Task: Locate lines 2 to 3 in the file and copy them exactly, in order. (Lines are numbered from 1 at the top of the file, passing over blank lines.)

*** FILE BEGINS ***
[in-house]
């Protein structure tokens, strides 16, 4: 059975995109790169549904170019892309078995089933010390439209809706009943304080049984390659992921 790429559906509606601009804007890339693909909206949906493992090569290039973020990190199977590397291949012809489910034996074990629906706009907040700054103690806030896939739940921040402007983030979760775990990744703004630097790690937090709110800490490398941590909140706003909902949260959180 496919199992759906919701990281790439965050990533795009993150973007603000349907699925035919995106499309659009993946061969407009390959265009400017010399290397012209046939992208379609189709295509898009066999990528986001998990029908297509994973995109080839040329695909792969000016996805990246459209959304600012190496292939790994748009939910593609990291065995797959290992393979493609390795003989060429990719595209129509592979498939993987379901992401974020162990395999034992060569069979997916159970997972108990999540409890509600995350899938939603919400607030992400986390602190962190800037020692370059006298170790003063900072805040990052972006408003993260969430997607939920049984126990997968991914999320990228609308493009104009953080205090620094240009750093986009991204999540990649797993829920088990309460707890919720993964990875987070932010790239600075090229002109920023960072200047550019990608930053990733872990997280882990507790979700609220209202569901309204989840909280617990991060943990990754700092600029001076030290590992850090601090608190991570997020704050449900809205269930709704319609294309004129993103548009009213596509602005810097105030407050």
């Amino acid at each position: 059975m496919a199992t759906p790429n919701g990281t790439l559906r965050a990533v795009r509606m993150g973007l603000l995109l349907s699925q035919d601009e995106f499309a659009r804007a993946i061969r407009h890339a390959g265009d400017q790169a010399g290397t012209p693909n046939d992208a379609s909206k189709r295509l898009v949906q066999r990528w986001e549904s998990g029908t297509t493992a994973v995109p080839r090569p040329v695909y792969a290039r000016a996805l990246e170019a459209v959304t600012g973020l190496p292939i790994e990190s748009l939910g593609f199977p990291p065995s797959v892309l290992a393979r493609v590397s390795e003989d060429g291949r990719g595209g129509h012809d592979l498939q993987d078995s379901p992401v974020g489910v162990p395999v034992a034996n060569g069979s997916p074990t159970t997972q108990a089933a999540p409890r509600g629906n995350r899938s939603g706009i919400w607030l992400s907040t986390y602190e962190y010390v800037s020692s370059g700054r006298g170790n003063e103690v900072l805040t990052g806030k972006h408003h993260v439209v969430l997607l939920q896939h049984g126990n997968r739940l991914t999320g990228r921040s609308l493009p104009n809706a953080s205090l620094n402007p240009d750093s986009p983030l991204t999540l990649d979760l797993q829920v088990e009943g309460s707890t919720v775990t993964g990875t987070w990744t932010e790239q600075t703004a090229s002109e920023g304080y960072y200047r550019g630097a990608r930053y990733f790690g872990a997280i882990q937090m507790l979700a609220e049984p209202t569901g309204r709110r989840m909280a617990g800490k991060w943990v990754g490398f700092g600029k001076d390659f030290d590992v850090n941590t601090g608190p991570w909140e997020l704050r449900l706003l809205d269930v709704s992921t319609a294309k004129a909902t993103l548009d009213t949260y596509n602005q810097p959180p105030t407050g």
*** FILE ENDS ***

């Protein structure tokens, strides 16, 4: 059975995109790169549904170019892309078995089933010390439209809706009943304080049984390659992921 790429559906509606601009804007890339693909909206949906493992090569290039973020990190199977590397291949012809489910034996074990629906706009907040700054103690806030896939739940921040402007983030979760775990990744703004630097790690937090709110800490490398941590909140706003909902949260959180 496919199992759906919701990281790439965050990533795009993150973007603000349907699925035919995106499309659009993946061969407009390959265009400017010399290397012209046939992208379609189709295509898009066999990528986001998990029908297509994973995109080839040329695909792969000016996805990246459209959304600012190496292939790994748009939910593609990291065995797959290992393979493609390795003989060429990719595209129509592979498939993987379901992401974020162990395999034992060569069979997916159970997972108990999540409890509600995350899938939603919400607030992400986390602190962190800037020692370059006298170790003063900072805040990052972006408003993260969430997607939920049984126990997968991914999320990228609308493009104009953080205090620094240009750093986009991204999540990649797993829920088990309460707890919720993964990875987070932010790239600075090229002109920023960072200047550019990608930053990733872990997280882990507790979700609220209202569901309204989840909280617990991060943990990754700092600029001076030290590992850090601090608190991570997020704050449900809205269930709704319609294309004129993103548009009213596509602005810097105030407050």
């Amino acid at each position: 059975m496919a199992t759906p790429n919701g990281t790439l559906r965050a990533v795009r509606m993150g973007l603000l995109l349907s699925q035919d601009e995106f499309a659009r804007a993946i061969r407009h890339a390959g265009d400017q790169a010399g290397t012209p693909n046939d992208a379609s909206k189709r295509l898009v949906q066999r990528w986001e549904s998990g029908t297509t493992a994973v995109p080839r090569p040329v695909y792969a290039r000016a996805l990246e170019a459209v959304t600012g973020l190496p292939i790994e990190s748009l939910g593609f199977p990291p065995s797959v892309l290992a393979r493609v590397s390795e003989d060429g291949r990719g595209g129509h012809d592979l498939q993987d078995s379901p992401v974020g489910v162990p395999v034992a034996n060569g069979s997916p074990t159970t997972q108990a089933a999540p409890r509600g629906n995350r899938s939603g706009i919400w607030l992400s907040t986390y602190e962190y010390v800037s020692s370059g700054r006298g170790n003063e103690v900072l805040t990052g806030k972006h408003h993260v439209v969430l997607l939920q896939h049984g126990n997968r739940l991914t999320g990228r921040s609308l493009p104009n809706a953080s205090l620094n402007p240009d750093s986009p983030l991204t999540l990649d979760l797993q829920v088990e009943g309460s707890t919720v775990t993964g990875t987070w990744t932010e790239q600075t703004a090229s002109e920023g304080y960072y200047r550019g630097a990608r930053y990733f790690g872990a997280i882990q937090m507790l979700a609220e049984p209202t569901g309204r709110r989840m909280a617990g800490k991060w943990v990754g490398f700092g600029k001076d390659f030290d590992v850090n941590t601090g608190p991570w909140e997020l704050r449900l706003l809205d269930v709704s992921t319609a294309k004129a909902t993103l548009d009213t949260y596509n602005q810097p959180p105030t407050g």